Looking to understand the difference between pressure governors and relief valves and the workings of both. I am not too pump literate...so im just curious. Thanks in advance.
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Thread: Pump Questions
10-02-1999, 10:09 PM #1e33Firehouse.com Guest
10-03-1999, 12:57 AM #2DDFirehouse.com Guest
Both pressure governors and relief valves prevent a buildup of pump pressure when a line or valve is gated down or shut off. Governors control the increase of Pump Pressure by reducing the engine RPMs to maintain a selected pump pressure. Relief valves open once a selected pressure is exceeded. They dump water back into the suction side of the pump or onto the ground. The dump valve on an intake used with large diameter hose (LDH) is an example of a simple relief valve. Spring pressure is used to keep the valve closed. Hydraulic pressure of the water pushes against the valve and forces the spring to compress. The valve opens and dumps water which reduces the pressure. The spring pressure may be adjusted by the means of a handwheel attached directly to the valve like on a Kunckle or Ross valve. Normally a remote device is located on an engine pump panel to adjust the pressure at which the relief valve opens. The operation of all discharge valve and nozzle gates needs to be slow enough to allow the pressure control system to operate and protect the water sytem, pump system, hose & you.
10-03-1999, 10:06 PM #3E7engineerFirehouse.com Guest
DD is correct. (if you don't mind, if I add some). Pressure Governers operate the throttle pon the engine. As more pressure is needed, the governer opens the throttle and the engine RPM's increase, increasing the pump pressure. The main problem that I have encountered, is that when you run out of water. The governer trys to compinsate by increasing the engine RPM. If there is no water to pump, the governer basiclly causes the engine to run away or go to full throttle. On the Pressure relief, it operates on the pump only. It does not control engine RPM. when too much pressure is noticed, it dumps the excess pressure back into the suction side of the pump or the tank.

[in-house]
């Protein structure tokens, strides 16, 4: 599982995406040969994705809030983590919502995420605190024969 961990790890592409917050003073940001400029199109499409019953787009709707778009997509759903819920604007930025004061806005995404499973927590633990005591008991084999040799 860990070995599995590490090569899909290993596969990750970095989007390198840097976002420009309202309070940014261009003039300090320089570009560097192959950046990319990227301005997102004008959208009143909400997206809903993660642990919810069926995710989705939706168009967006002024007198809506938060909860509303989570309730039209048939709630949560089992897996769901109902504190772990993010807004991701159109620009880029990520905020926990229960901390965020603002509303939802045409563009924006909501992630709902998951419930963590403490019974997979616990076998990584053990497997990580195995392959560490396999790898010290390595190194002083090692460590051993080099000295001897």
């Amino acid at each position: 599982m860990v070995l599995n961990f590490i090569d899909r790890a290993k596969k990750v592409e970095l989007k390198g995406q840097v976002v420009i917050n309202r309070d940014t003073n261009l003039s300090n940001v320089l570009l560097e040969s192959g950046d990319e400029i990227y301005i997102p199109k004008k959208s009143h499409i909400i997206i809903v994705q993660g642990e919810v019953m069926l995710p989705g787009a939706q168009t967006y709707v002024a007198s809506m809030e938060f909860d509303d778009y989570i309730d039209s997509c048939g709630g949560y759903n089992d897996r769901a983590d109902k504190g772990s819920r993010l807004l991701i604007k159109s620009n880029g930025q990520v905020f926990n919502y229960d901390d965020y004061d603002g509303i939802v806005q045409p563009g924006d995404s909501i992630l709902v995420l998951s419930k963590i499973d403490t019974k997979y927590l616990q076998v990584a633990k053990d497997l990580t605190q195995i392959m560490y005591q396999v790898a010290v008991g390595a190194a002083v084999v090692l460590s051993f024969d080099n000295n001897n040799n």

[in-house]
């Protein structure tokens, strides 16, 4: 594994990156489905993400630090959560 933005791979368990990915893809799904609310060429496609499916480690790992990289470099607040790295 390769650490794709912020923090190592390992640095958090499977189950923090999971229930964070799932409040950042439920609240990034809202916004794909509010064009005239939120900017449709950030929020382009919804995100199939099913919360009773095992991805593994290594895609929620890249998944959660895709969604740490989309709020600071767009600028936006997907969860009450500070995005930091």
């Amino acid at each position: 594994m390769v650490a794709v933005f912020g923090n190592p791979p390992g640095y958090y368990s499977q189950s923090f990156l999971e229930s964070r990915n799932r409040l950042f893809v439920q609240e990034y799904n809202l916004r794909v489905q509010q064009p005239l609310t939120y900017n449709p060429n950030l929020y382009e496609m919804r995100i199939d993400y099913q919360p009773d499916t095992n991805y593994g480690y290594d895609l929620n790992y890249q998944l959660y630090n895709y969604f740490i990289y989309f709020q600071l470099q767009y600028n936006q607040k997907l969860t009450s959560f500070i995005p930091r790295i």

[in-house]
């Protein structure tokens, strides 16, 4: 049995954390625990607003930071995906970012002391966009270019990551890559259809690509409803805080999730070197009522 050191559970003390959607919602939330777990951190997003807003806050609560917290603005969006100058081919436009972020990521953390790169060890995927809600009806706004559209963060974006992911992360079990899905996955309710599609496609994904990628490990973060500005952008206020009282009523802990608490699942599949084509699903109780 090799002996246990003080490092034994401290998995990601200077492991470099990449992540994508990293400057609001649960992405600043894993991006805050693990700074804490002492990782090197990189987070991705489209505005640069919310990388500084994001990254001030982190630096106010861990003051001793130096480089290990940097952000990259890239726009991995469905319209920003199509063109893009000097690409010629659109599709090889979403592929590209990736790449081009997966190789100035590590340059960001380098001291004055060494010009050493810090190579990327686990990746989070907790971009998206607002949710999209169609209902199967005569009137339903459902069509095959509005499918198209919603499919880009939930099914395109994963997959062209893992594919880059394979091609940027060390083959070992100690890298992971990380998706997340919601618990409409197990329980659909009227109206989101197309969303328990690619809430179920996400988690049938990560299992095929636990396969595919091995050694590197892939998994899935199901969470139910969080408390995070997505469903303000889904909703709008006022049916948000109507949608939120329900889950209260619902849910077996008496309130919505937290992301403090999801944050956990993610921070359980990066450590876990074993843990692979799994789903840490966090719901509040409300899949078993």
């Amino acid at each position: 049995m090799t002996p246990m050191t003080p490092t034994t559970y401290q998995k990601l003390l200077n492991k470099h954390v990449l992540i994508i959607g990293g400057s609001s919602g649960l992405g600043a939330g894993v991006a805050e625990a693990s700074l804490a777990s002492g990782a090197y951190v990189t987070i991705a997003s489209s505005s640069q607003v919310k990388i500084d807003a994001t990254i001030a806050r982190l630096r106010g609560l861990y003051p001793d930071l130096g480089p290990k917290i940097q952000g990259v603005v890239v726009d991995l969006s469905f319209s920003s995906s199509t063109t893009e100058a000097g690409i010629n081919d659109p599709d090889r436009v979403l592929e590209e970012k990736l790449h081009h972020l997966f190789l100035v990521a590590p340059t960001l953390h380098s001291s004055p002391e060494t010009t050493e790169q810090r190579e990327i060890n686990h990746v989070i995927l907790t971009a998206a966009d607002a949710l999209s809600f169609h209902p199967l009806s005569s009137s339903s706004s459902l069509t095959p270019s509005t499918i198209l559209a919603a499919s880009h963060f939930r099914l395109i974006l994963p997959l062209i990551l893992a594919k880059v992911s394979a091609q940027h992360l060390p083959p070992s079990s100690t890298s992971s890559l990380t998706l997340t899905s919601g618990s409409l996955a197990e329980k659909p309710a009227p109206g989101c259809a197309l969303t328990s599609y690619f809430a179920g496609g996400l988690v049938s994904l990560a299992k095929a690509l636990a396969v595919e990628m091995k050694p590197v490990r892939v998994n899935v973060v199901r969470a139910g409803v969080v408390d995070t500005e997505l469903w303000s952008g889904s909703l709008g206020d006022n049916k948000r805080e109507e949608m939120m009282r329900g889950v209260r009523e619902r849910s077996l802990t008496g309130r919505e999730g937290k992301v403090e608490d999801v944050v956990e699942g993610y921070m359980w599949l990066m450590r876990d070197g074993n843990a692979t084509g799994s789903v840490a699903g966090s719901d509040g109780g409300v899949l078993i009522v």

10-09-1999, 11:09 AM #4ShakerPinesFDFirehouse.com Guest
.....but either way, if you don't pay attention to your pumper, you will do oodles of damage.
10-10-1999, 10:13 PM #5Dalmation90Firehouse.com Guest
The main problem that I have encountered, is that
when you run out of water. The governer trys to compinsate by
increasing the engine RPM.
Just like shock in a human...blood loss --> rapid pulse & low BP!
10-10-1999, 10:43 PM #6FF McDonaldFirehouse.com Guest
All of these things are nice to have on your pumper... but don't overlook the best piece of equipment that you can have, a trained Firefighter operating the pump from the pump panel!!!
10-25-1999, 09:19 PM #7Drive P17BFirehouse.com Guest
I think by what you are saying you are using the pressure governer or pressure relief valve when you are pumping from the tank, am I correct? The main reason you use either one is to control pressure fluctuations. On a tank I will only allow 1 line to be charged until I get a constant water source. The reason for this is that even with only one 1 3/4 line going you only have water for around 5 minutes of constant flow with a 500 gal. tankOf course depending on all the variables. I will only set up the pressure relief valve after I have 2 or more lines going and a hydrant. If you have a different opinion let me know
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